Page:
Gus Flaubert wanted to write a novel without plot or characters – just using style. Maybe he did. Hell if I know. I just remember reading that somewhere probably twenty years ago.
Not sure I’d be in favor of that. I mean, no plot, sure. Sign me up. I’m not much of a plotter. I like the characters. The creating people aspect of writing.
Recently I had the following conversation with another writer:
Him: Man, I envy you.
Me: Well, duh.
Him: Oh, haha. No really.
Him: Just reading that story you sent.
Me: Yeah? Is ok?
Him: I wish I could do that?
Me: Yeah. I get that a lot.
Him: Oh, haha. I mean the way you write.
Him: I wish I could have two people sitting there not doing anything.
Me: Screw you
Him: No. It’s a compliment.
Me: K <Logs Off>
But he was right. That’s what I do. Put a couple of people together and see what develops. I don’t have a giant mythos I’m trying to spread. I’m not trying to prove any kind of point. I’m not pitting the forces of good against evil. I’m not solving Da Vinci’s code or figuring out why some old man in Sweden is getting pressed flowers from his dead relative. I’m just making characters and putting them in rooms and watching them talk. Or, you know, not always with the rooms.
“The stars,” she said. “See how close together they are? Almost touching? Look.” She took his fingers, pressed them together to hold a star. “You can almost touch one to another. Feel the light, one against the other. The fire.”
He said okay. Sure.
She rolled back into the dark field.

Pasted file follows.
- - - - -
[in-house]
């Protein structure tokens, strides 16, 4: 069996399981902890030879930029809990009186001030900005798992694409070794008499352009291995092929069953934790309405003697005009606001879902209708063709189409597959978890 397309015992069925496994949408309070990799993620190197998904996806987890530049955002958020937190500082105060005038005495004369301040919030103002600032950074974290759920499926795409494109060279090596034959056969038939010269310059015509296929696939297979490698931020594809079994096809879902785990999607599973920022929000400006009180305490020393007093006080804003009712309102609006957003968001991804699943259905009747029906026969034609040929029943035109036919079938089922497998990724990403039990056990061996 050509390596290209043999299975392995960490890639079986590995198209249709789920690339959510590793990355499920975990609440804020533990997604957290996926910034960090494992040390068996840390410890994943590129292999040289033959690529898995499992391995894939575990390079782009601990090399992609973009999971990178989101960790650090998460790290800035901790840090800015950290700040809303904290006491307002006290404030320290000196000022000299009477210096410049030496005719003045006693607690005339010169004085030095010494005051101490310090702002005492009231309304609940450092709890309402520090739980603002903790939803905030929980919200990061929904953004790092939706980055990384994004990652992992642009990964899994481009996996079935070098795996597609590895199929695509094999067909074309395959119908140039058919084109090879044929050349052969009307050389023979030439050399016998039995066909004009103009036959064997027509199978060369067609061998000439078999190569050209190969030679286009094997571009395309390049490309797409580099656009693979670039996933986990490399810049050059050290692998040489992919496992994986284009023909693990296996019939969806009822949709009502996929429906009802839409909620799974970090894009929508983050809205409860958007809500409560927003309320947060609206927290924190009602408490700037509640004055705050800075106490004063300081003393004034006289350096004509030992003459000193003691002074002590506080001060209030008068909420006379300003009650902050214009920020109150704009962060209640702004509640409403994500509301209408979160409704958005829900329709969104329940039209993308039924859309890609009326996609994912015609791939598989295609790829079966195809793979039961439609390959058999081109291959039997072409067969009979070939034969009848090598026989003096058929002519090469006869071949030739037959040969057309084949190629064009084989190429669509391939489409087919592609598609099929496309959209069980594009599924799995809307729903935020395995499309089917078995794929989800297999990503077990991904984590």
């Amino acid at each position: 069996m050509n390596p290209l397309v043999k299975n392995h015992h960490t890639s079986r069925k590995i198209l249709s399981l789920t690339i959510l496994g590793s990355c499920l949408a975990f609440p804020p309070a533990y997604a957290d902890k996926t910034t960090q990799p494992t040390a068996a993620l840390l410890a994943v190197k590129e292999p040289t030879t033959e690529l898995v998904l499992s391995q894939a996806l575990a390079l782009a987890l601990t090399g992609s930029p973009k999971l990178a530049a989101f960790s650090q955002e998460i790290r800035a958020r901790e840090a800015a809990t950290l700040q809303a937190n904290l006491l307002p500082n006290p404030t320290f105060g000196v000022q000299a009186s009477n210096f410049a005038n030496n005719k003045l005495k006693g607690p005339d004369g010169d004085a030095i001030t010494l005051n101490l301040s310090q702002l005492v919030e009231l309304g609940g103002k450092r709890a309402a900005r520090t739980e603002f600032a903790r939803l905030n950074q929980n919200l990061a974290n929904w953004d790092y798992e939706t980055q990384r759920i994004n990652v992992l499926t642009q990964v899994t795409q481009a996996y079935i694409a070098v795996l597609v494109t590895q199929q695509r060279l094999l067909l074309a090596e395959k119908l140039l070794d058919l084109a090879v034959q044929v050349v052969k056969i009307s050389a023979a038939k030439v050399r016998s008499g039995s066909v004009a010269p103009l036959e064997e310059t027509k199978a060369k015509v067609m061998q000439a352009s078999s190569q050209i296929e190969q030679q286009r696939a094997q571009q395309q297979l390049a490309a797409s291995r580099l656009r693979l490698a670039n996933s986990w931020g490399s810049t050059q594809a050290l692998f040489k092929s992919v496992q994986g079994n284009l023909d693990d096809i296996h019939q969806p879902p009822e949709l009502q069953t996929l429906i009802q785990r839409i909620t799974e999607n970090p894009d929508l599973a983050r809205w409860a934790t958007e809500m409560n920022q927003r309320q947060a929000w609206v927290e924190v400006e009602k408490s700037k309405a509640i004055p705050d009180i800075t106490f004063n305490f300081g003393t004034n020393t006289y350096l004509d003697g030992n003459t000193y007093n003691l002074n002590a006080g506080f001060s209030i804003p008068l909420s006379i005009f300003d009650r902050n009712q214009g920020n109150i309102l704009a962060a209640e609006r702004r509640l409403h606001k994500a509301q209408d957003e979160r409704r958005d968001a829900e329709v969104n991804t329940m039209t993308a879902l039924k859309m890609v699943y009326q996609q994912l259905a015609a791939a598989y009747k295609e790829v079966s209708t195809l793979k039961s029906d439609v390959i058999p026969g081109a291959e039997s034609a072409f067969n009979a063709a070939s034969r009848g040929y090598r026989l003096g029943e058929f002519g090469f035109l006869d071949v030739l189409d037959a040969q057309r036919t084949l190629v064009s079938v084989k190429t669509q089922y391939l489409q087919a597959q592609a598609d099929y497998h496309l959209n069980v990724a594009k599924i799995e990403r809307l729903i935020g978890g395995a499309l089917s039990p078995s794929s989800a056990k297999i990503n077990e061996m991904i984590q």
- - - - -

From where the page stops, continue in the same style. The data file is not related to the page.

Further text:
“But then you get close,” she said, “and it turns out they’re millions and millions of miles away. Did you know that?”
He said he didn’t.
“The closest star, I mean one to another, the closest one is like a hundred million light years from the next one, like in the whole universe. And the closer you get to a star, like they look close together now, but if you were to fly up there, all that way, the closer you get to the stars, the further away you are from the next one. The further away everything is.”
He said he didn’t know that. He closed his eyes, thought about the tips of her fingers on his, pressing together. The flat of her thumb against the knuckle of his. The tip of her index finger guiding his. He’d seen a movie, maybe a documentary, and a soldier had stepped on a land mine in the desert darkness. Had blown both his legs off. And he woke up, still feeling the legs. Still feeling the weight. It was called a “phantom” something. Feeling it pressed against you. He wondered how long that could last.
He heard something. Something deep. Something throbbing. Then a little light in the distance. Like stars on the ground. Only not stars. Not stars, at all. He looked across to see wavy shadows moving in and out of the light as people were coming toward them, getting bigger the closer they came.
“Staci,” one of the guys said. They were all wearing their red football jerseys, jeans, boots. “You all right?”
“Yeah,” she said, wiping her mouth with the back of her hand. “I think—” She swallowed. “I think those Jello shots put me over the edge. Somebody oughta check those.”
Rusty sat watching. No one said anything to him.
One of them reached a hand down for Staci. Then they walked away, toward the house, their football jerseys shining in the moonlight, the stars, the house lights. Everything reflecting off them.
Alone in the field, he watched everything move further away.